Ian McColgin
05-23-2002, 04:03 PM
A nice old trick for getting the 8 siding right - and this works on tapered spars and even tapered on three sides (leave the luff straight) is to set up a marking guage that is conveniently a bit longer than the thickest part of the mast. At each end a longish round post so the guage will ride along the blank. The guage has been divided into 17 convient parts with 2 prickers through to divide it 5 - 7 - 5.

Say your blank is 3" square at the thickest but there's some taper. You might make the distance between the posts 3-3/16" (51/16") so you can make 3/16th divisions. Lay the scribe across at the angle it takes ans scribe away. Gives you what to plane to.

Paul Griffin
05-24-2002, 03:06 PM
I spent 5 hours yesterday rounding my 8 sided 13' boom. I started with my 5 1/4 hand plane, rounded it to 16 sides. Then shaved off all those corners. Then I used a 24" 80 grit belt sander's belt that I cut open and finished sanding it by hand. Lots of hand work, but it feels so good. Now to do my 9' gaff and 20' mast.

Paul

JodyAdamonis
05-24-2002, 11:06 PM
It must be spar making season. I made my spars last night for my Shellback, which I planed on finishing in March. For the most part thing went according to plan using the 8 to 16 sided method and then switching to a block plane to finish it off the remaining corners. From there I turned to 60 grit sand paper and progressively worked my way up to 150. One alternative method that I thought made the whole process move along faster is using a power planer to remove the meat of the material. When it first started, I tried hogging off material with a wll tuned #4 stanley but found the sitka required too much brute force for how much work I had in front of me.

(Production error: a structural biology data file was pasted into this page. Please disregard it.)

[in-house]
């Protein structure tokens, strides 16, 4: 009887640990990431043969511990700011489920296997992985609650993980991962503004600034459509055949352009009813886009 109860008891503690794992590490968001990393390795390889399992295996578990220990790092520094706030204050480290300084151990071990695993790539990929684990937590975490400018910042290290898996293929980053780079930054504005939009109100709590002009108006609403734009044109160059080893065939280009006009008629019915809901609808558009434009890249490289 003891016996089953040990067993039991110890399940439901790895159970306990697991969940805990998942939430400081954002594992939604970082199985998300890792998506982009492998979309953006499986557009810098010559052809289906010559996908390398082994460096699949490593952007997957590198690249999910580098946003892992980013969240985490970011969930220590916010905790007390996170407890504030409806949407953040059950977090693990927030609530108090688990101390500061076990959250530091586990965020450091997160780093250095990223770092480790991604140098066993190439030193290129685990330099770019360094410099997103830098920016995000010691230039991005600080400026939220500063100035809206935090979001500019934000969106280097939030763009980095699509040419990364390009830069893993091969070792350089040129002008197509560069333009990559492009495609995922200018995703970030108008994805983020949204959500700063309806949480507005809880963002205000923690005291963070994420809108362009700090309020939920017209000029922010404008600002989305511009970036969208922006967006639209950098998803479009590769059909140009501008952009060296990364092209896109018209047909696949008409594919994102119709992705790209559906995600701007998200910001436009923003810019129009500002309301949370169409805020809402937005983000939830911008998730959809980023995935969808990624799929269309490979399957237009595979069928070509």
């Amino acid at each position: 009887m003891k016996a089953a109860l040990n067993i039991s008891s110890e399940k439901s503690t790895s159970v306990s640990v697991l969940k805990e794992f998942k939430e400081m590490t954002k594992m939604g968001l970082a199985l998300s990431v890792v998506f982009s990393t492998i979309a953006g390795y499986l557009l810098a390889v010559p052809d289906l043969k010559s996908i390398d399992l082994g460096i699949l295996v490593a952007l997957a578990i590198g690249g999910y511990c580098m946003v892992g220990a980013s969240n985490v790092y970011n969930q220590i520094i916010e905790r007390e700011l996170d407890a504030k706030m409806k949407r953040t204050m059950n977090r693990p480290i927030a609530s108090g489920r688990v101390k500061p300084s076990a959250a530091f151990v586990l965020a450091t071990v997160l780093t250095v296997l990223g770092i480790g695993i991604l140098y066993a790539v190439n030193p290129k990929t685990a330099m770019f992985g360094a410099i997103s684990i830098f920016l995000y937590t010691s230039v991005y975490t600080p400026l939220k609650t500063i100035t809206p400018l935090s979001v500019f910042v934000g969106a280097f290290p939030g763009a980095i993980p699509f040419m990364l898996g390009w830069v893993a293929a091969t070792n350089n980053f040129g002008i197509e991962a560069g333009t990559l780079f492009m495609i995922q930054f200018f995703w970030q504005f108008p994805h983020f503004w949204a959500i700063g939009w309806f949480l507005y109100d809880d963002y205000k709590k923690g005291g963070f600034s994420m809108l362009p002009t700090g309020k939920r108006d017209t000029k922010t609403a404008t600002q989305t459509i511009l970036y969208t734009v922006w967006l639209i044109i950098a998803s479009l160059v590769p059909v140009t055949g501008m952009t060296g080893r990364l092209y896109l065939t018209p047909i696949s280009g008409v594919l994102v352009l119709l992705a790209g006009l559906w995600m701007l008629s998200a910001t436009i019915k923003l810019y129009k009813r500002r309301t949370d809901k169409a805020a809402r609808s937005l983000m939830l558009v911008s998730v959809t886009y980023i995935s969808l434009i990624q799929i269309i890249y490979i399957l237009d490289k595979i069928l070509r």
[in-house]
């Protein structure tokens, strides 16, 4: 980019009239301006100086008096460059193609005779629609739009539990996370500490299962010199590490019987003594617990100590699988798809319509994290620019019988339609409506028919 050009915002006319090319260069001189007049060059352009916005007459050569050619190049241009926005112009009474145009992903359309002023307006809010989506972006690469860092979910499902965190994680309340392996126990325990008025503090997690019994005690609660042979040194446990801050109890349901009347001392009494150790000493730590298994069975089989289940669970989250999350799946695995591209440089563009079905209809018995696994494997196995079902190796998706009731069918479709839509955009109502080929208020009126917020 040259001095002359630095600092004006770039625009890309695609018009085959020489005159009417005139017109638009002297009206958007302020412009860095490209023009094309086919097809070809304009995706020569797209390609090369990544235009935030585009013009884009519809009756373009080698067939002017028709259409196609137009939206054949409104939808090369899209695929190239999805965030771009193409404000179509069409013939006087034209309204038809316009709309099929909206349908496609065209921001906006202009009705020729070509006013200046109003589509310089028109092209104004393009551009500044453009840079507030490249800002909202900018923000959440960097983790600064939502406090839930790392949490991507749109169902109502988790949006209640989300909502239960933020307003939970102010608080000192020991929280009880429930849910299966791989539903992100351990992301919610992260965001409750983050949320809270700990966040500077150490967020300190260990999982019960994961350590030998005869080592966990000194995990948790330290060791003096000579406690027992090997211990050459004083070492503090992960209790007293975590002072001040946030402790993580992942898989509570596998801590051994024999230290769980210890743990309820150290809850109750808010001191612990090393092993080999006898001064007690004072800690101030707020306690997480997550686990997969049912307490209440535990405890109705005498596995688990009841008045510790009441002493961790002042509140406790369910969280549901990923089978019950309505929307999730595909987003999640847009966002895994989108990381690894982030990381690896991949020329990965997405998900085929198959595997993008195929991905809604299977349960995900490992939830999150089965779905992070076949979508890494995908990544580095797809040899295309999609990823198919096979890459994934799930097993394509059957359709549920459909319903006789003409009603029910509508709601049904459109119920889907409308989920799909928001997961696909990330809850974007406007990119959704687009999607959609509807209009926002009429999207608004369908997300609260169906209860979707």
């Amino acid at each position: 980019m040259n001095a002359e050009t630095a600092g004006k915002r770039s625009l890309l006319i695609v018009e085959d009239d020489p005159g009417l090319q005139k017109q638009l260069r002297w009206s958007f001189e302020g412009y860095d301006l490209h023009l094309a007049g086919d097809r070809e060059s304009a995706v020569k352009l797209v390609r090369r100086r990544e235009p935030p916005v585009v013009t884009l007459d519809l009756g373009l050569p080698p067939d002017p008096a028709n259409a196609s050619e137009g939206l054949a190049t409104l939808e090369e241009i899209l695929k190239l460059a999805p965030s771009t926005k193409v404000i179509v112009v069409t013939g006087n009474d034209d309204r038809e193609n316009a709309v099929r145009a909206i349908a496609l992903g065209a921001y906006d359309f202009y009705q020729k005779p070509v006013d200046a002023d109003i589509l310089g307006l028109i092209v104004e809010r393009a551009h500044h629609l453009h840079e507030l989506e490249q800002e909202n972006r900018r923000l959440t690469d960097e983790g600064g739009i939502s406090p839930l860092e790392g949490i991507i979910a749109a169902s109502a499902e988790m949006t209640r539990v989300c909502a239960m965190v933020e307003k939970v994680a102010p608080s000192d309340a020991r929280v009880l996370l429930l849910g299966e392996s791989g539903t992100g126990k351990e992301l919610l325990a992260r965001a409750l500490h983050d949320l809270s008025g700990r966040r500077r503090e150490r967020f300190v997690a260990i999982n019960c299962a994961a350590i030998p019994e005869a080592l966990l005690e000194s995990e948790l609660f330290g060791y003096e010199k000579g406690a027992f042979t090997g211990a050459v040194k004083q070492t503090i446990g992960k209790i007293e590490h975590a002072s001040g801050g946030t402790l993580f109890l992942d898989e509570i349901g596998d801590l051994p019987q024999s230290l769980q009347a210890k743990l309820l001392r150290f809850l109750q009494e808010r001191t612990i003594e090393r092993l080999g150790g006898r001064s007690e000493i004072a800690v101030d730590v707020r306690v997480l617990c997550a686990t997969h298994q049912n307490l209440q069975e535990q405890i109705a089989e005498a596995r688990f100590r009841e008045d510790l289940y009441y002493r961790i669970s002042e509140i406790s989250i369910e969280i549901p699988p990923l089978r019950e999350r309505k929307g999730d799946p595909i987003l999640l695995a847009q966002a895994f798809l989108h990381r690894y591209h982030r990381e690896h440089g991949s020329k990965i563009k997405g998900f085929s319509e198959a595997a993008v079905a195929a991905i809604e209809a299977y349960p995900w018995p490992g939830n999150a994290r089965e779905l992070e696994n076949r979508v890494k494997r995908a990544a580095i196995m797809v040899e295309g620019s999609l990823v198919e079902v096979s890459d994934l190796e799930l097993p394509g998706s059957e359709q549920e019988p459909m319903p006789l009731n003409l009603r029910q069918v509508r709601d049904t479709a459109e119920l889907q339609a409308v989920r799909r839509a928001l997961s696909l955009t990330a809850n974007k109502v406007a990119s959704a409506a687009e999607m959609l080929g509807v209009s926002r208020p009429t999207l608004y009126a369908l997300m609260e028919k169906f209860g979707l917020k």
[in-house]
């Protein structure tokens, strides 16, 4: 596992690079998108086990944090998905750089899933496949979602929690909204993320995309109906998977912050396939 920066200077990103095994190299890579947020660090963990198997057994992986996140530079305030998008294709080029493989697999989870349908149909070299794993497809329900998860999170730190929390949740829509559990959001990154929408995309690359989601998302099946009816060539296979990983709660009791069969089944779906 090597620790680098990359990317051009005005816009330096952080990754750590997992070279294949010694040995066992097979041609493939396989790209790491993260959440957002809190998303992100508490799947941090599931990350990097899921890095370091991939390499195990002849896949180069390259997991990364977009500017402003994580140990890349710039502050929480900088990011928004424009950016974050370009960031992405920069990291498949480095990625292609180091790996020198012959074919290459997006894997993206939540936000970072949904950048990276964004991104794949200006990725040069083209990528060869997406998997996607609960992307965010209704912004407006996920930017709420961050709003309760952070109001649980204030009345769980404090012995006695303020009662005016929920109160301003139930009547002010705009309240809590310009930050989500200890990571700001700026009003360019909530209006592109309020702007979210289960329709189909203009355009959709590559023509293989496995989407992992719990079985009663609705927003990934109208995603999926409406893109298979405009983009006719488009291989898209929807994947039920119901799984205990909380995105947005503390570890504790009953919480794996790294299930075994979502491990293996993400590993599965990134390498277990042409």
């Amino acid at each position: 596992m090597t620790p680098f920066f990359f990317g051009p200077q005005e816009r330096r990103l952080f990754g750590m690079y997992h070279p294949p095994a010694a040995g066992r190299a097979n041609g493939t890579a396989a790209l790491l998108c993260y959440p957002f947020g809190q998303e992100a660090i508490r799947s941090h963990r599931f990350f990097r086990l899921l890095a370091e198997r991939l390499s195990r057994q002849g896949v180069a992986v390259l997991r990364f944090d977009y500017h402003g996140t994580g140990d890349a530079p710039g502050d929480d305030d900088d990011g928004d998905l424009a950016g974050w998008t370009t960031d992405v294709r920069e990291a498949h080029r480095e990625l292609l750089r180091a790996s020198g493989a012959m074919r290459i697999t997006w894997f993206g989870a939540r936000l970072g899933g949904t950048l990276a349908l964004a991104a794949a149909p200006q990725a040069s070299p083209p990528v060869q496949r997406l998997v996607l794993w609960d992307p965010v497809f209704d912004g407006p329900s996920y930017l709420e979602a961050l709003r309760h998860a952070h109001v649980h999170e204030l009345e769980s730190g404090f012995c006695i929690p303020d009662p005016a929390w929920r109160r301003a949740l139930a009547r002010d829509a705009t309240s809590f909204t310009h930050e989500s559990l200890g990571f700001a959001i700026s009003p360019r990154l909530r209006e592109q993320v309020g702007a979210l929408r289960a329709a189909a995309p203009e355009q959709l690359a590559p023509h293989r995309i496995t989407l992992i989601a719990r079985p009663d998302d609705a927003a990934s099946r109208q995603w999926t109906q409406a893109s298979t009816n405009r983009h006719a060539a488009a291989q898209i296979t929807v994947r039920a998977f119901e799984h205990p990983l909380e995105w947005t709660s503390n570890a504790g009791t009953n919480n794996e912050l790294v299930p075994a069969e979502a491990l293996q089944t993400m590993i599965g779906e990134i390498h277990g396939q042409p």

One problem that I did run into though was when I was cutting the plank for one of my spar to the rough dimension it came out the other end of the table saw all twisted and warped even though I edge planed two sides before cutting. This was a costly problem. Oh well, at least it was on the yard and not the mast. good luck in making your spars and practive on a nice piece of SPF prior to digging into your good wood.

Nick Kent
05-25-2002, 01:05 AM
I was in a spar shop this past winter and had the opportunity to build a 45 foot boom for the schooner Sylvina Beal. We roughly squared the log with a circular saw that had a chain saw bar and chain on it. then further squared it with a power plane. After all four sides were square and the taper was fair, we went to eight sides. used the marking tool with two pencils (forget the correct name). It gives a good fair even line to saw along. then rough cut eighths with a circular saw. I then faired the eight sides with the power plane very carefully. After the eight we went to sixteen sides using the power plane. After sixteen sides, we went to 32 sides using the power plane and then hand planed the 32 sides round. After it was rounded with the hand plane I hand sanded it smooth with 60 grit. then varnish and out the door. It's really cool seeing the thing take shape. when you do your primary squaring off with four sides make sure that they are very square, and even, then all the steps after that will go smoothly. when going to eighths and sixteenths make sure that all sides are equal dimensions depending on diameter of the spar, and it should come out round as can be. Also, it helps to go to as many even sides as possible. 64ths if possible.

[ 05-25-2002, 02:10 AM: Message edited by: Nick Kent ]